How to Keep Readers Turning Pages: 3 Things You Must Do

Q: I’ve got a basic plot planned out for my novel, but I’m worried about being repetitive, because the story is about doing the same thing several times (the main character has a list of people he needs to “off”). Do you know of any way to pull off a plot like that without boring the reader or becoming predictable? 

Build tension by making each new conflict
even bigger and tougher than before.

A: That’s an excellent question! Doing the exact same thing over and over will kill your story faster than a sniper’s bullet. So the trick is to make sure that you’re varying the events and raising the tension throughout. There are three things you need to do to pull this off:

1) Make each event significantly different from the one that came before.

You know how in a detective series, no two cases are exactly alike? That’s what you need to emulate here. Give your character a variety of missions, so that each one presents new obstacles. Different setting, different constraints, and so on.

2) Make each obstacle more challenging than the previous one.

Each mission must be tougher than the last. That will help keep the reader interested. Make your reader wonder, “How will he get out of this one?”

  • Quick and dirty writing tip: Shorten the clock. (“You thought you had three days to find this guy? Now you have to find him before sunset.”)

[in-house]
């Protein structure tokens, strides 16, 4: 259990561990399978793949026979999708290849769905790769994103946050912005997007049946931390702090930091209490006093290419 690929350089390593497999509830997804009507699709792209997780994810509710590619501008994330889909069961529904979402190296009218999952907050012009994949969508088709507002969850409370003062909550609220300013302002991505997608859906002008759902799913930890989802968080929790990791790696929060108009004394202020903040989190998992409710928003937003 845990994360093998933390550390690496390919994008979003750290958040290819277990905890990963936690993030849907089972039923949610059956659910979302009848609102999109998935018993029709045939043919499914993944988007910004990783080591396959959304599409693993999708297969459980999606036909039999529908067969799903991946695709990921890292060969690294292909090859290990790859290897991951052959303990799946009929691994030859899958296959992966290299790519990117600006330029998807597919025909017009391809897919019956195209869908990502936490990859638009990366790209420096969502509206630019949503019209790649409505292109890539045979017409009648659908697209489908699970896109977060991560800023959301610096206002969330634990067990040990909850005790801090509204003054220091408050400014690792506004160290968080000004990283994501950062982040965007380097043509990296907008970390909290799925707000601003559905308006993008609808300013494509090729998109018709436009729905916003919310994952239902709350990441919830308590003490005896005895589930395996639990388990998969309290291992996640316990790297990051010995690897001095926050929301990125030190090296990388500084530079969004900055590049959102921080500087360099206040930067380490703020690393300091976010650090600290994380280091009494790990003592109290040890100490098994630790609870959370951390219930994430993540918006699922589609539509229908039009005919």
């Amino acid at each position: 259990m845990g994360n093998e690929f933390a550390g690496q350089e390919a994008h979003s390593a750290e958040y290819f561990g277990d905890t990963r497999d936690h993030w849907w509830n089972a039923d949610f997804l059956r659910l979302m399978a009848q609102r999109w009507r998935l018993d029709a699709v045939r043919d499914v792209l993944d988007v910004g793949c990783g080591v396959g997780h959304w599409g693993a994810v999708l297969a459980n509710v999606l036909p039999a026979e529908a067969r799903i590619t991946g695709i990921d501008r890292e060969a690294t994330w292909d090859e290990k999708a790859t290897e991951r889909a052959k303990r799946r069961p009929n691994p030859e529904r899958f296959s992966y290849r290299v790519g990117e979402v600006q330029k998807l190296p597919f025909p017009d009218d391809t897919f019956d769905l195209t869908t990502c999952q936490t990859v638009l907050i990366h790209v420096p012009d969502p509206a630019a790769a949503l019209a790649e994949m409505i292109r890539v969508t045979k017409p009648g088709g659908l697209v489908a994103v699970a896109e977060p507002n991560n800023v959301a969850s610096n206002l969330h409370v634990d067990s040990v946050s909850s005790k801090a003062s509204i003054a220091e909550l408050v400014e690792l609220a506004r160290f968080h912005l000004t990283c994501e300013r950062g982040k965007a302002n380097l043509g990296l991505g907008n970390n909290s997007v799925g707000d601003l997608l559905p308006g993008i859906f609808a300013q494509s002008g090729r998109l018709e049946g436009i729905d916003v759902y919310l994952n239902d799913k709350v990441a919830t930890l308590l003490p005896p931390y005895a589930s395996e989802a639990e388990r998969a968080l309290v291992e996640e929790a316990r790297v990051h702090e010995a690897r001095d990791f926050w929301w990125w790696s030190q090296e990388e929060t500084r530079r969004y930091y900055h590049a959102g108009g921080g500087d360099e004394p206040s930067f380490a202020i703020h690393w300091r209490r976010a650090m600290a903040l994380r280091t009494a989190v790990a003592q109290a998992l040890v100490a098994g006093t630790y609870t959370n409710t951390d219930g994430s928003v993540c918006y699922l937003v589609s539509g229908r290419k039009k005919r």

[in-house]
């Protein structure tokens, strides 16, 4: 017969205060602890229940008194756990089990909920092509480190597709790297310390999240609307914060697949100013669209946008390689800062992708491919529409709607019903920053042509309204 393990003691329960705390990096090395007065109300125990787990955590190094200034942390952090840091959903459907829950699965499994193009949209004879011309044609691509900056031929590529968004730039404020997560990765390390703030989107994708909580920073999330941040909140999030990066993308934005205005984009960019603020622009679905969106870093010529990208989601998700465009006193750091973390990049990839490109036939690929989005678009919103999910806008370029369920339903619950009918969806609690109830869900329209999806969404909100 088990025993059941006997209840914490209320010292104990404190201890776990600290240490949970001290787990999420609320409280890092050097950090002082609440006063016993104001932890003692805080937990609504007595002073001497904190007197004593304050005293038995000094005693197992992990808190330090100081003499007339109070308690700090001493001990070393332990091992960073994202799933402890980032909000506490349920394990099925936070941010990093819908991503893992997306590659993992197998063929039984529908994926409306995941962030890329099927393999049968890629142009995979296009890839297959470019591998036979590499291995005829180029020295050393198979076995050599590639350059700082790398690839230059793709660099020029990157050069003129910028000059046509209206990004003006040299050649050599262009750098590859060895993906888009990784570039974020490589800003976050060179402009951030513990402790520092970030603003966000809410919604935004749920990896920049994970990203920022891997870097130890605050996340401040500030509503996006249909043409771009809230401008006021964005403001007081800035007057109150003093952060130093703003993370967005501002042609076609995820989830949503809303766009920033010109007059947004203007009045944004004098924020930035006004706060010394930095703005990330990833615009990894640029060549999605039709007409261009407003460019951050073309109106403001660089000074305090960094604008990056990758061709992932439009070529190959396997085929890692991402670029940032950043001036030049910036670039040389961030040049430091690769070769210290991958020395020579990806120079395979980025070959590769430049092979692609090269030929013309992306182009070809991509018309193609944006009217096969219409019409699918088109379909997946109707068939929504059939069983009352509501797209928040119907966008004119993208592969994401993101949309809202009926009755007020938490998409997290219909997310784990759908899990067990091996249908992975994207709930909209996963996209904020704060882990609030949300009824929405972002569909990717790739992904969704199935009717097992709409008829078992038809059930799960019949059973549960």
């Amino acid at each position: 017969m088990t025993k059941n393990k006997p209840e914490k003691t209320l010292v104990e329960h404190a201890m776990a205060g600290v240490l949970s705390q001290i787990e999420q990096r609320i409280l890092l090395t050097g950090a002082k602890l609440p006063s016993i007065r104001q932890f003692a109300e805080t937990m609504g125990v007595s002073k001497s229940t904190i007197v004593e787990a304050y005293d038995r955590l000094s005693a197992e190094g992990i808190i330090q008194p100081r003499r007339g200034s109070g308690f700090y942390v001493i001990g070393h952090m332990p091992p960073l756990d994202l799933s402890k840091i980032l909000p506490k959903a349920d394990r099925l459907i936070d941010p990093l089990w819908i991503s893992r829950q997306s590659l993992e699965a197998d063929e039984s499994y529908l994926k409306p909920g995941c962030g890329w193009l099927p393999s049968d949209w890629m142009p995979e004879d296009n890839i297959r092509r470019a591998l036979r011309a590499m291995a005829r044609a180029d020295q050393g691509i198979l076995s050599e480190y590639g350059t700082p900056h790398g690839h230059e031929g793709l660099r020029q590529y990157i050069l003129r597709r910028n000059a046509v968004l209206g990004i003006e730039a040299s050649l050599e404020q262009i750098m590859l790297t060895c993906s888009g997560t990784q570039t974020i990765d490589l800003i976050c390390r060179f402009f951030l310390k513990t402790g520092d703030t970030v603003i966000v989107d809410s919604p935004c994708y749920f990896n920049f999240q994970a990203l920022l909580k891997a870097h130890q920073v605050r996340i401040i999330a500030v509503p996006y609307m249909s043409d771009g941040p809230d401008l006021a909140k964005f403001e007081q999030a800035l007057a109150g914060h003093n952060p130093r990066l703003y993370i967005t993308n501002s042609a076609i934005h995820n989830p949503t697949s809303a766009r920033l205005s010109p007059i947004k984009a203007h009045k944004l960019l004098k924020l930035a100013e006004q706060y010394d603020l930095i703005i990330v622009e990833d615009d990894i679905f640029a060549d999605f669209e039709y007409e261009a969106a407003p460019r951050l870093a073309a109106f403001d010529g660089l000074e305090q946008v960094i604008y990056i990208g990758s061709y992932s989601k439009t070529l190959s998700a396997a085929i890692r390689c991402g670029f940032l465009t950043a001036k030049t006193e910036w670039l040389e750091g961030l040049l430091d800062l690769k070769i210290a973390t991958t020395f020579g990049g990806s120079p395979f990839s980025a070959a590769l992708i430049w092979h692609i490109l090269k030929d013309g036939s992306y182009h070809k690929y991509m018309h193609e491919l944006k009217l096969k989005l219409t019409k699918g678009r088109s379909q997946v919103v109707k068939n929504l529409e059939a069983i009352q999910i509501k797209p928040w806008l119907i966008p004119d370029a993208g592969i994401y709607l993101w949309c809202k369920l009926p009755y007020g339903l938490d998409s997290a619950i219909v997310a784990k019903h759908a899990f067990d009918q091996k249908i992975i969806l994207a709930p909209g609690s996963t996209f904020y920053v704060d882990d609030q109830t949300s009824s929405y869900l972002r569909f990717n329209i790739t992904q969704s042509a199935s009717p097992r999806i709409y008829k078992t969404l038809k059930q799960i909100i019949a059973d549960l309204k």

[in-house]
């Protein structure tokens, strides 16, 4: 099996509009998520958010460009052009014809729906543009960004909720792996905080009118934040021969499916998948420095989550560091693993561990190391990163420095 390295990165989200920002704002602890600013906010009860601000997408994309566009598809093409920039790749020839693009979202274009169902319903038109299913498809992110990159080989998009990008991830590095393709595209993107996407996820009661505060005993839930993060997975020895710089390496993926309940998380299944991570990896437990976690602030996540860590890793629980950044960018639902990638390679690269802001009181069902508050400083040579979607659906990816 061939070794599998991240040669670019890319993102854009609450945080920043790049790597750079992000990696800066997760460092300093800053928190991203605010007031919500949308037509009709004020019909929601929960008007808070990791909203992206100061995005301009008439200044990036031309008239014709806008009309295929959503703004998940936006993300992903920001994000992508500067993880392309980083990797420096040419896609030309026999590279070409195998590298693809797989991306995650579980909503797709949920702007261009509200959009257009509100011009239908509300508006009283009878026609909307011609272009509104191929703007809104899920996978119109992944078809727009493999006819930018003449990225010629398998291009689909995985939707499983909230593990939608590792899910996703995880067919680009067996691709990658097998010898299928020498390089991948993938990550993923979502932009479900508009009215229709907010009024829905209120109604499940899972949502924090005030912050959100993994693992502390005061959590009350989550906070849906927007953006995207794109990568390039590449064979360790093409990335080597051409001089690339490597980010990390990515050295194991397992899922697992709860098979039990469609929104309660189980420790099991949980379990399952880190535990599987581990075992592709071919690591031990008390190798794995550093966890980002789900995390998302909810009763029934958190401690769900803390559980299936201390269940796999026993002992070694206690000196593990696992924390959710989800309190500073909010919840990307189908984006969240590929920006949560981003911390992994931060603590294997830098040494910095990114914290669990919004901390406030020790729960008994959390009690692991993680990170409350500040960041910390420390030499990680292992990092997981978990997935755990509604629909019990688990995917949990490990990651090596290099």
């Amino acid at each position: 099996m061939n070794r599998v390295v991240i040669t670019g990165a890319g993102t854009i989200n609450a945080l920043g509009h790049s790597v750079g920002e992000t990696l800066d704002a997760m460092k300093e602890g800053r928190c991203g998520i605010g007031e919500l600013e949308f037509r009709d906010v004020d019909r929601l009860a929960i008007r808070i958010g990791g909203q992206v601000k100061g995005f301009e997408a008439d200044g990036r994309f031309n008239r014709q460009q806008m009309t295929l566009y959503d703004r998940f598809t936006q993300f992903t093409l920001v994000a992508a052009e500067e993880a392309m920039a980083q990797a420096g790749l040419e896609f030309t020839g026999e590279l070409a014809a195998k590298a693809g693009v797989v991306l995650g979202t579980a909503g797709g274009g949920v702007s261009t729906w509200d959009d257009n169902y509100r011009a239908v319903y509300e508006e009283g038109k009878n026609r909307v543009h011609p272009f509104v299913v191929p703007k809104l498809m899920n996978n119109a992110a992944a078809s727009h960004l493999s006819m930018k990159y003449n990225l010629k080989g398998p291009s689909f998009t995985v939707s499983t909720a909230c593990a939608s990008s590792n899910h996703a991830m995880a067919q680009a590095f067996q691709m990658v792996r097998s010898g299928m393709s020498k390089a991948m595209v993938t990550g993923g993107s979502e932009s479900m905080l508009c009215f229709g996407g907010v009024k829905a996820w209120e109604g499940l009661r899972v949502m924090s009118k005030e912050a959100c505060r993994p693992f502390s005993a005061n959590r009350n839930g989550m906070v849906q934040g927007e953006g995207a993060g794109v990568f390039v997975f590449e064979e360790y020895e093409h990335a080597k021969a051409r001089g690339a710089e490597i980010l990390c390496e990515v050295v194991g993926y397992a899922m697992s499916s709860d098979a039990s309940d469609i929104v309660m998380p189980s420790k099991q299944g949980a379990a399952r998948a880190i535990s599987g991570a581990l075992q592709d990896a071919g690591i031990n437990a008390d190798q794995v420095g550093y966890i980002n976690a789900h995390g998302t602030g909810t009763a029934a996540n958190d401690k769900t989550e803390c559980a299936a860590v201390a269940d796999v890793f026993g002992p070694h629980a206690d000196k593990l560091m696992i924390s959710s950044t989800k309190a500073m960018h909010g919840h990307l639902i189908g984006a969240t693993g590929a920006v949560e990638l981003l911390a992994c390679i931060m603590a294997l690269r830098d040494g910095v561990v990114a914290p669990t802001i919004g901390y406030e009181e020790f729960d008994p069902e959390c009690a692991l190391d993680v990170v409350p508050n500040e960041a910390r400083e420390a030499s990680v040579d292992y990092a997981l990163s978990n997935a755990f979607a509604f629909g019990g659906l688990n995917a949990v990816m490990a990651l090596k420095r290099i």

• Bonus writing tip: Make things go spectacularly wrong. The hero runs out of ammo. The bad guy gets reinforcements. An ally turns up dead. Etc.

3) Make each event more important than the previous one.

This one is absolutely key. Give the character a rock-solid reason to go on these missions. Then, make each objective more crucial to his overall goal. Make the repercussions for failure get bigger each time. If the first bad guy was a hit man, the second is an arms dealer with a nuclear warhead — and the third guy is a madman who intends to start a global war. Whatever. The point is, failure becomes less and less of an option each time.

If you do all three of these things right (and they’re a lot of work, I know), you’ll find that your character naturally gets more desperate, more resourceful and therefore more interesting as the story goes on. Don’t make things easy on this hero — the closer we get to the end of the story, the more we want to see him wounded, betrayed, down to his last bullet and running out of time.

For more info, check these out:

And one last bonus tip (because I suspect you’re writing an international thriller):

Hope that helps. Have fun writing!

Got a writing question? Just ask!

Categories: For Writers, how to write a book, how to write a novel, writing a book, writing a novel | Tags: , , , , , , , , , , , | Leave a comment

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